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Residents packed a Feb. 1 meeting with Palm Beach County Commissioner Marci Woodward to oppose the county’s plans for the Milani Park site in Highland Beach. They at least want parking spaces on the west side of the project curtailed (below).
Tim Stepien/The Coastal Star

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By Rich Pollack

Could the western portion of the controversial Milani Park property in Highland Beach be used for something other than a 40-space-plus parking lot?

That was one of the questions Highland Beach residents asked when more than 250 people, some wearing “No Park” stickers, packed into the town’s library early last month to let

Commissioner Marci Woodward and other Palm Beach County officials know their objections to the planned development of the park.

The suggestions on what to do with the 5.6-acre property that straddles State Road A1A included a wide range of ideas.

Current county plans include building a boardwalk leading to the beach on the east side of the property and installing historical and educational signage. The west side would be used for parking.

Although residents expressed concern about environmental impact and safety issues that a park would create on the east side, the parking lot on the west side of A1A seemed to be the residents’ biggest concern.

One resident suggested just leaving the property vacant and letting it become a natural area. Another suggested transforming it into a neighborhood park, which would have limited parking and benches and other amenities that residents could enjoy after riding their bikes or walking.

Another recommendation, submitted to county leaders in writing, was to use the property for pickleball courts, according to Palm Beach County Parks and Recreation Director Jennifer Cirillo.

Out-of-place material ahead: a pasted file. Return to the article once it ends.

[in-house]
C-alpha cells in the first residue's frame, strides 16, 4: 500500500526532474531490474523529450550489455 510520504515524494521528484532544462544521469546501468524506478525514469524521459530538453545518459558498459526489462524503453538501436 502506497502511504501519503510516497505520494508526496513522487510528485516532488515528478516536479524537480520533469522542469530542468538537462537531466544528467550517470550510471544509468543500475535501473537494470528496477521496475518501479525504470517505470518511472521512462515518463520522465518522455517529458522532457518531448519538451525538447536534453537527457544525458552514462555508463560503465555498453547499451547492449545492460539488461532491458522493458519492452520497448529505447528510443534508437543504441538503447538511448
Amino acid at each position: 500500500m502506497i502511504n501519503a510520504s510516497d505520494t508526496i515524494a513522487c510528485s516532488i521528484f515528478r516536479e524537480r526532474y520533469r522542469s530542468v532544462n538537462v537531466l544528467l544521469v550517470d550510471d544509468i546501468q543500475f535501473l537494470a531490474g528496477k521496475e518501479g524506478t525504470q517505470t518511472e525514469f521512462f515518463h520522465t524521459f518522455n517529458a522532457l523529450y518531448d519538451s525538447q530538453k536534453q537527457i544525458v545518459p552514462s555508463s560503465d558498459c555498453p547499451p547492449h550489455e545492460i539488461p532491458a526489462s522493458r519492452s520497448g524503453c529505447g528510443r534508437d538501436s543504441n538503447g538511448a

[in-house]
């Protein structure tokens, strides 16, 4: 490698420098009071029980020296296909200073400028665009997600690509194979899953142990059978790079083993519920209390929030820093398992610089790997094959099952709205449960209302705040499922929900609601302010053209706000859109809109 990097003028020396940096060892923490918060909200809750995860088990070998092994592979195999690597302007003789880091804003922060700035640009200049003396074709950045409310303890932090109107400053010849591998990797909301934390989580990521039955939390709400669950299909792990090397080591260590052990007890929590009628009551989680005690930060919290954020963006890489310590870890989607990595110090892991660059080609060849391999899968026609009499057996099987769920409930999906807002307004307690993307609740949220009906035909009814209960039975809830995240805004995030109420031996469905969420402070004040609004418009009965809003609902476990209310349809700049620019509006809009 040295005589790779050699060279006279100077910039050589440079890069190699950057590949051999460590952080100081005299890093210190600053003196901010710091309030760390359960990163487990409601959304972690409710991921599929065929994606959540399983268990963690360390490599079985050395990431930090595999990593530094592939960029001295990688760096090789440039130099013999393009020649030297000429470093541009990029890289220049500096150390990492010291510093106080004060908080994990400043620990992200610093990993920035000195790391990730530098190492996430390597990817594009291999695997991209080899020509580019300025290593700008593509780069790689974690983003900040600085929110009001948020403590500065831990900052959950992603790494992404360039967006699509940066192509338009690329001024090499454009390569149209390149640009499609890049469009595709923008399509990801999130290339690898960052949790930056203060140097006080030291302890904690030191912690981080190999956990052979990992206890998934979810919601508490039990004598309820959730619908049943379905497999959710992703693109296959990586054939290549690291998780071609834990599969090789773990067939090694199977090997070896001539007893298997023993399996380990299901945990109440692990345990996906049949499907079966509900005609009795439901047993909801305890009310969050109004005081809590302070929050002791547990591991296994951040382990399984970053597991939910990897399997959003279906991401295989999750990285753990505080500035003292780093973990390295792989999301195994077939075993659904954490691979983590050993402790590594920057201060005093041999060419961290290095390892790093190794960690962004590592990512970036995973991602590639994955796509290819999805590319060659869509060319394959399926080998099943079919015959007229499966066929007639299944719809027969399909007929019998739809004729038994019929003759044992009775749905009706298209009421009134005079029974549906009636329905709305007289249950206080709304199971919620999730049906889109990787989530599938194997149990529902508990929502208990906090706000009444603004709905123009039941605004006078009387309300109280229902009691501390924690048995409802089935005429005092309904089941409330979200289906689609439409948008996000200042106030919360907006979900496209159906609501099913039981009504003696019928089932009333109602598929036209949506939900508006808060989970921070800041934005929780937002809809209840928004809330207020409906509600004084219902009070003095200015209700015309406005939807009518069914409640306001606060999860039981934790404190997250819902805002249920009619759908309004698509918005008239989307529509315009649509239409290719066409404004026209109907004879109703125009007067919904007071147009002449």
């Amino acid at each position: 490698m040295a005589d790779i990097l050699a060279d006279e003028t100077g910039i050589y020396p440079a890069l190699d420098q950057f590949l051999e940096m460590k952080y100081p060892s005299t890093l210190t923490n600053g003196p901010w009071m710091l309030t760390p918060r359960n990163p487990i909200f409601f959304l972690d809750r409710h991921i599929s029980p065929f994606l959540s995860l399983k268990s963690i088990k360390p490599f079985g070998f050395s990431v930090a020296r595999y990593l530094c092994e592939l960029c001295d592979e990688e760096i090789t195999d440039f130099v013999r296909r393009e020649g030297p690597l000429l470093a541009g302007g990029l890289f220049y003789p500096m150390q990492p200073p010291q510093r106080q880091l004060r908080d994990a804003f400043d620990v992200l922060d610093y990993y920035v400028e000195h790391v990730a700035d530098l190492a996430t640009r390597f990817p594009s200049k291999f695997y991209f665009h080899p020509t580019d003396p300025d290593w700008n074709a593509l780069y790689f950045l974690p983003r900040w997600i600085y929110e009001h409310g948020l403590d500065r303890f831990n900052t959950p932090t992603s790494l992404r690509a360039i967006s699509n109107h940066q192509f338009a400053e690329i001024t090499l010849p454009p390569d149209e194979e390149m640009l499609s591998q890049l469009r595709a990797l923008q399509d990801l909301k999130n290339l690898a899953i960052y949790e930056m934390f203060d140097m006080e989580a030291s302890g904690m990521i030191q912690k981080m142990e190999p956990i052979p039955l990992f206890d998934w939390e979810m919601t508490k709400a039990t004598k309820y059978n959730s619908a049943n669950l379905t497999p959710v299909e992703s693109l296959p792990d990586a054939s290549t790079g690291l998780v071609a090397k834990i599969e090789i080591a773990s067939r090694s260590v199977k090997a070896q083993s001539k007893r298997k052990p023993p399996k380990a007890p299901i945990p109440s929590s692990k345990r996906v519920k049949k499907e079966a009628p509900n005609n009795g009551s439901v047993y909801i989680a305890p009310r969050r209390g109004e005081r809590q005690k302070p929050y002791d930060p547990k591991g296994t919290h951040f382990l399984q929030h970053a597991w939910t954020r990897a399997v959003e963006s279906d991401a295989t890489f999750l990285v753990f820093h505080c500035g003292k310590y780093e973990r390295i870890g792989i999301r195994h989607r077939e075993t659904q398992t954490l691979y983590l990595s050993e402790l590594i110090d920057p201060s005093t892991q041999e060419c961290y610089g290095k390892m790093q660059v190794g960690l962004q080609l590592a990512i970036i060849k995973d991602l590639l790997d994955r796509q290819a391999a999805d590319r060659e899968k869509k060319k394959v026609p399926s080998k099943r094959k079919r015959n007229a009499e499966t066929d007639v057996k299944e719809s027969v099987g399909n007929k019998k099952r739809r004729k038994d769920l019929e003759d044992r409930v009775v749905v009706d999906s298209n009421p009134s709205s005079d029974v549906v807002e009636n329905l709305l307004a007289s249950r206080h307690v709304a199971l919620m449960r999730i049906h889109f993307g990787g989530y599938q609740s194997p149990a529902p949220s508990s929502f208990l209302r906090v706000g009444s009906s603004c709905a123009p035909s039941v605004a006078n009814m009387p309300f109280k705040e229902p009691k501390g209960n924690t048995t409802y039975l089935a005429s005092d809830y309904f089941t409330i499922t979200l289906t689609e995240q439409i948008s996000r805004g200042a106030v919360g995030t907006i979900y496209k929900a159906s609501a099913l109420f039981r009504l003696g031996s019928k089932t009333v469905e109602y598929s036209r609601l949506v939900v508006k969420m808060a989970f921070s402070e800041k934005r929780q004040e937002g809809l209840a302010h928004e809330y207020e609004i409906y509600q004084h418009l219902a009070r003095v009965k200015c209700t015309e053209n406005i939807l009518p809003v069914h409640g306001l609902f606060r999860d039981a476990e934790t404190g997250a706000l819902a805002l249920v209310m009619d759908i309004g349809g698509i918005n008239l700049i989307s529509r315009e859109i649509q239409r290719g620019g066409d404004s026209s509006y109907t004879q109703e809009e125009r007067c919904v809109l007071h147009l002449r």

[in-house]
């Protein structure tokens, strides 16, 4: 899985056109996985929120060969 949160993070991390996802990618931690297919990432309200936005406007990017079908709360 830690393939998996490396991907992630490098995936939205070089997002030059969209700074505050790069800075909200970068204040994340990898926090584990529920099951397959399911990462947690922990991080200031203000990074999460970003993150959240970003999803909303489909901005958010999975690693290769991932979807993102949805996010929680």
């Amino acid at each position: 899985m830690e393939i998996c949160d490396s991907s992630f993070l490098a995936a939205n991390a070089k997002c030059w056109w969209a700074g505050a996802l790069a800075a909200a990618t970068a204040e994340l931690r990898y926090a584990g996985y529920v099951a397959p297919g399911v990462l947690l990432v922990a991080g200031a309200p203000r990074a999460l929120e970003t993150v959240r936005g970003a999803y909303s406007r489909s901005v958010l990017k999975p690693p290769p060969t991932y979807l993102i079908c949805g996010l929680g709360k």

Town commissioners, at one of their meetings last month, continued to press for another option: To have the county sell the property for development and use the millions of dollars it receives for other, more pressing projects. The county bought the land from the Milani family for a beachfront park more than 30 years ago for $4 million.

“Palm Beach County could utilize the funds from the sale coupled with funds not used to develop the park to address crucial community needs, including affordable and workforce housing, recreation facilities and parks, or other capital projects throughout Palm Beach County,” said a resolution that passed unanimously.

As part of the town’s push for alternative uses for the property, Mayor Natasha Moore was dispatched to meet with members of the County Commission who represent other districts, to present the town’s position.

Cirillo said that county leaders are listening to the suggestions of residents.

While the idea of using the property for pickleball courts probably isn’t getting much traction, the option of transforming the west side into a neighborhood park hasn’t been totally ruled out. But the idea faces many obstacles before it could be ruled in.

Cirillo said the neighborhood park option hasn’t been discussed by the team that will make recommendations on changes, if any, and pointed out that only one of the county’s 26 neighborhood parks has parking spaces.

Neighborhood parks, she said, draw from a radius of about a half-mile, with visitors coming mostly on foot or by bicycle. Beach parks, she said, generally draw residents from within a seven-mile radius.

Cirillo said that one of the county’s reasons for wanting a park at the Milani site is the lack of county parks in South County.

“There is a county beach park desert where Milani Park exists,” she said, adding that the only county beach parks in South County are South Inlet Park in Boca Raton, Gulfstream Park near Gulf Stream, and Ocean Inlet and Hammock parks in Ocean Ridge.

She said that a recent survey of county residents showed that they put a top priority on more beaches.

“Our purpose with Milani Park is to provide countywide residents with access to the beach,” she said.

While some have suggested that the money from selling the property could be used for parks in the northern portion of the county, Cirillo said that area already has a half-dozen beach parks.

“The location of Milani Park is important,” she said.

Cirillo said she couldn’t comment on whether the county could legally sell the property for development since it was acquired through a voter- approved bond issue, but she does not believe it would be a good idea to sell it for residential development.

“The property was intentionally acquired for a public purpose,” she said. “Ethically, it would be difficult to sell it for another purpose because voters approved the bond issue for recreational and cultural purposes.”

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